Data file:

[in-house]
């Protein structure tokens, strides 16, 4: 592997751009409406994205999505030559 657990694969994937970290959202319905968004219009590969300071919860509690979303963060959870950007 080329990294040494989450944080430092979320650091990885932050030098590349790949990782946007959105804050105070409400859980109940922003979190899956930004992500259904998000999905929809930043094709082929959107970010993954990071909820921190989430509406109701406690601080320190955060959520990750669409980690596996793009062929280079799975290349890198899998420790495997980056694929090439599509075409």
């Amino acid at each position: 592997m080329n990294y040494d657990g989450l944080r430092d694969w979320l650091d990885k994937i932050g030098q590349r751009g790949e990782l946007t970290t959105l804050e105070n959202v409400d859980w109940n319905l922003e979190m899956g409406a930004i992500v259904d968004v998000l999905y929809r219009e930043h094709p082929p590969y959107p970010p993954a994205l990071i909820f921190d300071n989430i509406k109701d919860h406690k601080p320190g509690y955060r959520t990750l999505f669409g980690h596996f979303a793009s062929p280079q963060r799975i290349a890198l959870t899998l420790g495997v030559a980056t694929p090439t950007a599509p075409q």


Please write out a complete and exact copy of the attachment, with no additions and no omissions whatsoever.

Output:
[in-house]
């Protein structure tokens, strides 16, 4: 592997751009409406994205999505030559 657990694969994937970290959202319905968004219009590969300071919860509690979303963060959870950007 080329990294040494989450944080430092979320650091990885932050030098590349790949990782946007959105804050105070409400859980109940922003979190899956930004992500259904998000999905929809930043094709082929959107970010993954990071909820921190989430509406109701406690601080320190955060959520990750669409980690596996793009062929280079799975290349890198899998420790495997980056694929090439599509075409």
């Amino acid at each position: 592997m080329n990294y040494d657990g989450l944080r430092d694969w979320l650091d990885k994937i932050g030098q590349r751009g790949e990782l946007t970290t959105l804050e105070n959202v409400d859980w109940n319905l922003e979190m899956g409406a930004i992500v259904d968004v998000l999905y929809r219009e930043h094709p082929p590969y959107p970010p993954a994205l990071i909820f921190d300071n989430i509406k109701d919860h406690k601080p320190g509690y955060r959520t990750l999505f669409g980690h596996f979303a793009s062929p280079q963060r799975i290349a890198l959870t899998l420790g495997v030559a980056t694929p090439t950007a599509p075409q």